All of this points to the fact that there is value to be had in expanding education opportunities for all. The average years of schooling among the working population have risen only from 6.1 to 9.2 years over three decades, which is clearly an underinvestment. Expanding education opportunities will promote earnings equality among working individuals and is a desirable policy objective to pursue.

 

Evidence of intergenerational upward social mobility in Hong Kong is limited. Figure 3 (Table 2 for reference only) gives the correlation of parents’ schooling attainment to child’s schooling attainment for birth cohorts born in the period 1951-1991, using census data.

 

Younger generations are in general more educated than older ones because they have been required to spend more years in school. I therefore measure schooling attainment of a person in terms of percentile ranks relative to the schooling attainment of those in their same birth cohort to remove the confounding effects of rising schooling trends that would bias measured correlations.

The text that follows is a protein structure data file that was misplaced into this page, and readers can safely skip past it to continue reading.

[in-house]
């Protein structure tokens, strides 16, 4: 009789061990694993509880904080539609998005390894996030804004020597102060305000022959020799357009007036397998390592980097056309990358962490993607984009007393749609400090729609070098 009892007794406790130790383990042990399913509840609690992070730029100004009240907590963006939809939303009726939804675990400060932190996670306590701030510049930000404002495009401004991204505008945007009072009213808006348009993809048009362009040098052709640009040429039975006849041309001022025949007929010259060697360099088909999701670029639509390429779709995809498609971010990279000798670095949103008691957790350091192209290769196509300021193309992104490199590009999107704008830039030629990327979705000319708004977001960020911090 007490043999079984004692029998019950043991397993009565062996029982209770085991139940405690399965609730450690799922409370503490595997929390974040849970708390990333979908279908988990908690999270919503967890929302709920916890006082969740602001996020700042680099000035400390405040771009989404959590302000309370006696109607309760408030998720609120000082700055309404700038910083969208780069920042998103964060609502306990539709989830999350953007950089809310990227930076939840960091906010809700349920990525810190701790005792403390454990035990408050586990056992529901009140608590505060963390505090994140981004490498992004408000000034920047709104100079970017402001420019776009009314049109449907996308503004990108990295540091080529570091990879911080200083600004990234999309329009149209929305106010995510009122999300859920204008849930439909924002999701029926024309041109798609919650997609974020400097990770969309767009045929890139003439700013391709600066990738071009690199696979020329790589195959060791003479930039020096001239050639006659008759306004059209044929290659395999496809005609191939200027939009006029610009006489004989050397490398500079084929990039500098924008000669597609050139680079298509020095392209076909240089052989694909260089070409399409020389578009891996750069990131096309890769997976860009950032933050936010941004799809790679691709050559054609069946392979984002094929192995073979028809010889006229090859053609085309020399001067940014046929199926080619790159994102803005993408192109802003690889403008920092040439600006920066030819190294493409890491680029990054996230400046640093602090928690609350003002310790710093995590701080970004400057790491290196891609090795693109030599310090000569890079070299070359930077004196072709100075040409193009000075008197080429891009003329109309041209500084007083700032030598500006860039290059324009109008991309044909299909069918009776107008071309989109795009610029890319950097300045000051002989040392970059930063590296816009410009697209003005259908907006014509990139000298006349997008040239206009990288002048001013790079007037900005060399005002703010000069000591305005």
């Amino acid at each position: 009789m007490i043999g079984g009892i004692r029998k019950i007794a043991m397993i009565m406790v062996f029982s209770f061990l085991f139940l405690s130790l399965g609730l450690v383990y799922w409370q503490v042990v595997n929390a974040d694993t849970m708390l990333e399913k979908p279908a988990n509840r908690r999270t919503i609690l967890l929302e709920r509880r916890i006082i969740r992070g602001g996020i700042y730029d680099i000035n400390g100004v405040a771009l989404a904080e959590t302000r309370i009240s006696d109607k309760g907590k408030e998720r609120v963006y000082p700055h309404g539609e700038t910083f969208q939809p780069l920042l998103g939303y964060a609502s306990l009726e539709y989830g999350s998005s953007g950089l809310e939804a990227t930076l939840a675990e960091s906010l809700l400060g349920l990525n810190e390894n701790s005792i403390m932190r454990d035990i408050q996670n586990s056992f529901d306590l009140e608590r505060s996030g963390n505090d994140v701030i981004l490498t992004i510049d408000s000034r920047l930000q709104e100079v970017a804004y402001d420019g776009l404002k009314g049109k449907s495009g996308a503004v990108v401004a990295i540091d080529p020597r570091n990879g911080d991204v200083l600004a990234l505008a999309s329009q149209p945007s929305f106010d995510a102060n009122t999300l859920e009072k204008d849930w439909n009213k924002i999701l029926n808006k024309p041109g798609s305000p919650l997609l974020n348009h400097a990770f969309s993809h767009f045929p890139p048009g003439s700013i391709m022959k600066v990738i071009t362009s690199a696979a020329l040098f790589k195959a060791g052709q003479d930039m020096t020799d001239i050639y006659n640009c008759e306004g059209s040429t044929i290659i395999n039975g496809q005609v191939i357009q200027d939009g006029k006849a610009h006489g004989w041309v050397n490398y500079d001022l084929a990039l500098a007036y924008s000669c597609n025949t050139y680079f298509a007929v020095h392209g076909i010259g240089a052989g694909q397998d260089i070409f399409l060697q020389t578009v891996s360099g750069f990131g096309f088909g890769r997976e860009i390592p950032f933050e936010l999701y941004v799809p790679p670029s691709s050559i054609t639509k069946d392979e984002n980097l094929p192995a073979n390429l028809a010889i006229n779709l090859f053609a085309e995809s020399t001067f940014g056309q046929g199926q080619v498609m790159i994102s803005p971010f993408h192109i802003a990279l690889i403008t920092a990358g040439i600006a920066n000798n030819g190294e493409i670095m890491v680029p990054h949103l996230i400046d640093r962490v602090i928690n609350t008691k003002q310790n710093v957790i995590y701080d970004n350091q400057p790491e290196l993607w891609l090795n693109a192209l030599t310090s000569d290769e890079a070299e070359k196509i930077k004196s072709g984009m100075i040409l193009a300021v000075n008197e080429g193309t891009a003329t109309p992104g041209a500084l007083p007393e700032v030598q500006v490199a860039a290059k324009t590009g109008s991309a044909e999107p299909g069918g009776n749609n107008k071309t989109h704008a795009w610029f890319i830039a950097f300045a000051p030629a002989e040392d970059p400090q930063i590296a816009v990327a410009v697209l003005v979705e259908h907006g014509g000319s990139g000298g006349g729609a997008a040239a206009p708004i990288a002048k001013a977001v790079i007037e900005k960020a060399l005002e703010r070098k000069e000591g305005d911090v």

A high correlation implies that parent’s schooling attainment strongly determines child’s attainment, so intergenerational upward mobility is higher when the correlation is lower.

 

The correlation is highest for those born in 1951-56. These were the postwar years when many immigrants first came to settle in Hong Kong.

 

For those born after this period, the estimates show that the correlation has been quite stable at between 0.28 and 0.32, averaging around 0.30, except for those born in the period 1961-76. The estimated correlation of 0.30 is similar to that found in the U.S. correlating parent’s income with child’s income.

 

An obvious explanation for why the latter group appears to have a lower estimated correlation, and therefore higher intergenerational upward mobility in schooling opportunities, has to do with the waves of emigration Hong Kong experienced.

After the 1967 disturbances, many families left Hong Kong. Fears of political uncertainty over the restoration of sovereignty over Hong Kong to China also led to another fresh wave of emigration.